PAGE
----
Clinical Trials Q&A

Learn about clinical trials

There are major clinical trials involving people with Huntington’s disease taking place in Australia and across the world. Here is some background information about what clinical trials are and what they set out to achieve.


What are clinical trials and why do we need them?

Clinical trials are carefully planned experiments that seek to determine whether new treatments, tests or other medical interventions are safe and effective when used to diagnose or treat people.

Trials provide an opportunity to see how people respond to a medical intervention, whether it does what is intended and whether it is safe and has no harmful side effects. Every effort is made to ensure that no harm is done to participants during trials.

Clinical trial interventions include:

  • experimental drugs
  • vaccines
  • medical devices
  • surgical and other medical treatments or procedures
  • preventative care strategies
  • diagnostic or screening tests

Researchers conducting clinical trials, who may be either from governments, pharmaceutical or bio-chemical companies, hospitals or universities will recruit clinical teams made up of doctors, nurses and other health care professionals to be involved.

Clinical trials in Australia are regulated by laws and codes of conduct. Approval from regulatory authorities is required before a clinical trial can begin.

Who can take part?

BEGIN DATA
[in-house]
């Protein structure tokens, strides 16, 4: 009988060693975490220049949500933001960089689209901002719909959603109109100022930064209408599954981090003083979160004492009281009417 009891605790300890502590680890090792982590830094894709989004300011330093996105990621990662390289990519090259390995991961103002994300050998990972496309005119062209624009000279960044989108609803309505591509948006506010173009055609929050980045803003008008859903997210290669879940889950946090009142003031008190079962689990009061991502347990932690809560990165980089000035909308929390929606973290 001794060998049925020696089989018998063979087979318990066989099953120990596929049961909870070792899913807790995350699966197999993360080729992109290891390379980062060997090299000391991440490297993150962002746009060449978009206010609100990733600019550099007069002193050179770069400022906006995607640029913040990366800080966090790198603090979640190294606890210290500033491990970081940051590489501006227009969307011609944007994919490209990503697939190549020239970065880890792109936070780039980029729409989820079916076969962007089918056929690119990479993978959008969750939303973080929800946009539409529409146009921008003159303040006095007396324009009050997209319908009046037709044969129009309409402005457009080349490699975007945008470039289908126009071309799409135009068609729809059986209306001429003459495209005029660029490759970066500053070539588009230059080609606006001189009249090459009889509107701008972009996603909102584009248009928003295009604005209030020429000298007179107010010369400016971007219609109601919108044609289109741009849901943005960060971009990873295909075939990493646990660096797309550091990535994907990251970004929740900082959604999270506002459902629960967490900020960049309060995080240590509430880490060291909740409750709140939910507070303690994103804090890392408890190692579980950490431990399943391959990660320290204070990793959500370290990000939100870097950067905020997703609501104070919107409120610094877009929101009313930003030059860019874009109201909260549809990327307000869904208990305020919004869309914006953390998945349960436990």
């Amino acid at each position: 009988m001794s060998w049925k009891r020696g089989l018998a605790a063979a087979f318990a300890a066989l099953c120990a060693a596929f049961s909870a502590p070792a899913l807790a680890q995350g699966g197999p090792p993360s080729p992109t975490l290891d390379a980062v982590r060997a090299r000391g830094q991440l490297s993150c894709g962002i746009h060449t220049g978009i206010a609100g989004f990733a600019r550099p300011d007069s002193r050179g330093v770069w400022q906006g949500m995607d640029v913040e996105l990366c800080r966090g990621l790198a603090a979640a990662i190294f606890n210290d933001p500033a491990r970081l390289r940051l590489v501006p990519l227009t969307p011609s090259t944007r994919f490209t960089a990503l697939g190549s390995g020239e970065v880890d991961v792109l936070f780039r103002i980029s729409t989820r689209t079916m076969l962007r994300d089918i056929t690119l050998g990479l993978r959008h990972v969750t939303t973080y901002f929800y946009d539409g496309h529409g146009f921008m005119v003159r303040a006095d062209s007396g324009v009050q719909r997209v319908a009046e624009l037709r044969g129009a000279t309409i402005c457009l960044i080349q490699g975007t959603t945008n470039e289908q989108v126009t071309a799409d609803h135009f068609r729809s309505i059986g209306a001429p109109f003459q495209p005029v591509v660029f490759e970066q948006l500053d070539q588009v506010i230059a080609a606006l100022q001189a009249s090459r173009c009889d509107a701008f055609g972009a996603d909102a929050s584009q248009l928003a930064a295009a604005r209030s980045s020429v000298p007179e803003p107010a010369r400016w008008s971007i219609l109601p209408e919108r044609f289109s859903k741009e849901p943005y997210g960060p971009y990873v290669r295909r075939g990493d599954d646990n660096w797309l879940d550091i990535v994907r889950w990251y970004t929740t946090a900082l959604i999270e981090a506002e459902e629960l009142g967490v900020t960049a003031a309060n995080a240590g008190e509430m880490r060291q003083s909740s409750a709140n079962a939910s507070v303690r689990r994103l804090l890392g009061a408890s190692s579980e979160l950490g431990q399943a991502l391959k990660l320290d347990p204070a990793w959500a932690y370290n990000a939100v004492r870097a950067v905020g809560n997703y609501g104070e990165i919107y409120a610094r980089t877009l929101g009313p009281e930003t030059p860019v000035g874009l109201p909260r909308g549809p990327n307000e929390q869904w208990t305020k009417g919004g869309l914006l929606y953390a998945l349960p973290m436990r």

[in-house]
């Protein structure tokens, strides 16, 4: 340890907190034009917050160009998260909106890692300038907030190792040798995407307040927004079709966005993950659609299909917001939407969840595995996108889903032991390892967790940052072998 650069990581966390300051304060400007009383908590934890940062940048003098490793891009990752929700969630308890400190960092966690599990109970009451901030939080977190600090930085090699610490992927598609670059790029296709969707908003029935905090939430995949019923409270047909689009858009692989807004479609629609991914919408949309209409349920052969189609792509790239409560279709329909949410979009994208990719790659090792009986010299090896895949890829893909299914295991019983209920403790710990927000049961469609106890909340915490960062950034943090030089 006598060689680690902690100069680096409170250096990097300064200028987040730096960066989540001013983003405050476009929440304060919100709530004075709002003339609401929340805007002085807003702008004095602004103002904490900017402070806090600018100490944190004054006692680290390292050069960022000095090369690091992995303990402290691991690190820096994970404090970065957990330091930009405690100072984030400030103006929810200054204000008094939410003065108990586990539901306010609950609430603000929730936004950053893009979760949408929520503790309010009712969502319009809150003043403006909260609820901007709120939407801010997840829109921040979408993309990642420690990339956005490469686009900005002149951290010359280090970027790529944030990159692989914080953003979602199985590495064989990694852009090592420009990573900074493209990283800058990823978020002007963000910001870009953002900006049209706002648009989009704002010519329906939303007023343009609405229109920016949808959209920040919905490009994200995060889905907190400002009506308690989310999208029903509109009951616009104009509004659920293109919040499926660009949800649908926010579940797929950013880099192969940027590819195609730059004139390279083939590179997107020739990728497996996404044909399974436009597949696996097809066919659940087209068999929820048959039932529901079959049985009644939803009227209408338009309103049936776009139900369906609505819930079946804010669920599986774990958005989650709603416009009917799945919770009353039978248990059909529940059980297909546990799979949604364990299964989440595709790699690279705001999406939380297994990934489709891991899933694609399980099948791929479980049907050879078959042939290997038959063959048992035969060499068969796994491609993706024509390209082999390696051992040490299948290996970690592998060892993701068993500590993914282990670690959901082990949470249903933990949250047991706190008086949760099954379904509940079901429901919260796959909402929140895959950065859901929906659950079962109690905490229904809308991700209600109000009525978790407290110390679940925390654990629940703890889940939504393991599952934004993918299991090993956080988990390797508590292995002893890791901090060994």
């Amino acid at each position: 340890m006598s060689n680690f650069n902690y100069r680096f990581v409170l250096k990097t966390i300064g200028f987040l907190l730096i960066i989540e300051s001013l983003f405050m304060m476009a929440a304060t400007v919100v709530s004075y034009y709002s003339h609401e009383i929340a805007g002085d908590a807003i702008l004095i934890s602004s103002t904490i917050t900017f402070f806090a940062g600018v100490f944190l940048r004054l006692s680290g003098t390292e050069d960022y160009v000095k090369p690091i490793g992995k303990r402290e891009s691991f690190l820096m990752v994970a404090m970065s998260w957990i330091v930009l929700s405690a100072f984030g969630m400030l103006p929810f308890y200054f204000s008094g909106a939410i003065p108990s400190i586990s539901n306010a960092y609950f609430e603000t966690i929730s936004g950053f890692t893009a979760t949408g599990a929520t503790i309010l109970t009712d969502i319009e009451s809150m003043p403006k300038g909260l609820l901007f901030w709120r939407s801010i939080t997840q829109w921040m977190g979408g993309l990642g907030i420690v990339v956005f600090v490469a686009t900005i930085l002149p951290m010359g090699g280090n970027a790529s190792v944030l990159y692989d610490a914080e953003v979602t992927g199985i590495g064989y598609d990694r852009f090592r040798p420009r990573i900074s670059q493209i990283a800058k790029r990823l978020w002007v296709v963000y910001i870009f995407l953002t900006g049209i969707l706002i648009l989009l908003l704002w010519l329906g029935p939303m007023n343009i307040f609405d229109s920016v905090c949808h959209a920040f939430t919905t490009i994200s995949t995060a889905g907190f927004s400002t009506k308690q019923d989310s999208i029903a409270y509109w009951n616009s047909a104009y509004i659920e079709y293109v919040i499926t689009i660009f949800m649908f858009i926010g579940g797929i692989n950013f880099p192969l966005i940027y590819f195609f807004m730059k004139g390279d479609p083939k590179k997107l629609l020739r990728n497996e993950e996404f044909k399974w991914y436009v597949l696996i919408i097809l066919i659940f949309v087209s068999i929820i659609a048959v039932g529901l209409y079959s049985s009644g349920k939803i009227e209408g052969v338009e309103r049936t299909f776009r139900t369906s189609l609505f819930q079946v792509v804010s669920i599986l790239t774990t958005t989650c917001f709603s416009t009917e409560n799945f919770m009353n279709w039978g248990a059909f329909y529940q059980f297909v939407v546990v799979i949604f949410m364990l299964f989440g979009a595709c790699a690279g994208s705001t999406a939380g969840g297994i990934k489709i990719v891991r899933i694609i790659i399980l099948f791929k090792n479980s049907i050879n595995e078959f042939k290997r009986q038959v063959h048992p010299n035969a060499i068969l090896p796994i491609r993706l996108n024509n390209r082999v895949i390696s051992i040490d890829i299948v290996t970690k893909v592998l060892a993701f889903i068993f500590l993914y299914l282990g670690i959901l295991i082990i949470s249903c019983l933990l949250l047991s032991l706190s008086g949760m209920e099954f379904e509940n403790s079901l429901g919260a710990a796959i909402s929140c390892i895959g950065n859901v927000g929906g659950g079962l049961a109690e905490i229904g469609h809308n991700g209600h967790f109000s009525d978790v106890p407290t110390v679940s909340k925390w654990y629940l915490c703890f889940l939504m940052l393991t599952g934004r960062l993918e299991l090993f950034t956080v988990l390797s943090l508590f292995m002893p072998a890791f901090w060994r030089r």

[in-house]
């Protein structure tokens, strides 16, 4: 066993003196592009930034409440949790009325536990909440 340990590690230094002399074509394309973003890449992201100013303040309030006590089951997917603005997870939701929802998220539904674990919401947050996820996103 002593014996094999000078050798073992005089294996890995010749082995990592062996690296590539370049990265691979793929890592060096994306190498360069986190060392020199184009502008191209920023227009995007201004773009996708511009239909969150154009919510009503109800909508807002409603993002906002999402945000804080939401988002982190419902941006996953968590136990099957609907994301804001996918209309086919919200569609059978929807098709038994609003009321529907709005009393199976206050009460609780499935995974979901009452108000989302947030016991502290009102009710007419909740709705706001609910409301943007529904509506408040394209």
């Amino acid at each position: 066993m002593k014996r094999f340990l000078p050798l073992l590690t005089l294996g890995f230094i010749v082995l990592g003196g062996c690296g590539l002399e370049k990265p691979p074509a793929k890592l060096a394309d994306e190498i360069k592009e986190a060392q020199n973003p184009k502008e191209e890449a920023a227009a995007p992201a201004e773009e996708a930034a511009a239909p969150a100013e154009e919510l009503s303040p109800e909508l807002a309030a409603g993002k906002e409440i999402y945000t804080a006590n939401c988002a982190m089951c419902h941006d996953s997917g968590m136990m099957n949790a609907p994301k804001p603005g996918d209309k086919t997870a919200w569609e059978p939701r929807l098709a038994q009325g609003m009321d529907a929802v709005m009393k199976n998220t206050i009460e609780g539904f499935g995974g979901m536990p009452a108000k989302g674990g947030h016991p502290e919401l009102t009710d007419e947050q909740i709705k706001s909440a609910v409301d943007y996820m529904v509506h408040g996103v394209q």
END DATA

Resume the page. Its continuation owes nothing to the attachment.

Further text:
Trials can involve all parts of the population with all types and stages of a condition.

For each trial researchers will specify inclusion and exclusion criteria. Inclusion criteria are characteristics that each person must have if they are to be included while exclusion criteria are characteristics that disqualify people from participation.

For example, in drug trials involving people with Huntington’s disease, only those who are in the early symptomatic phase are eligible.

People who volunteer for a trial will often go through a pre-screening process to check their eligibility. Further screening tests such as a clinical assessment, physical examination or blood test will then be done on those found suitable to participate.

Each person whose screening tests meets the inclusion criteria will then be provided with participant information and consent forms which outline the objectives of the research, what is expected of them and any risks involved.

How does a trial work?

Participants are often divided into two groups. One group will receive the drug or other intervention over a set period of time. The second group will be the control and will receive a placebo (a substance with no medication) or an established intervention already in place.

In a single blind clinical trial, the participants do not know whether they are receiving the drug or intervention, or whether they are in the control group but the clinical team and researchers do.

In a double blind trial, the researchers, the clinical team and the participants do not know who is receiving the drug or intervention and who is in the control group. Blinding helps to reduce the effects of bias when comparing the outcomes of the interventions.

The aim of the trial will be to compare what happens in each group and to see whether there is enough difference to prove that it has not occurred by chance.

Anybody participating in a clinical trial will be closely monitored throughout and can withdraw at any stage. The names and personal information of trial participants are confidential and cannot be disclosed.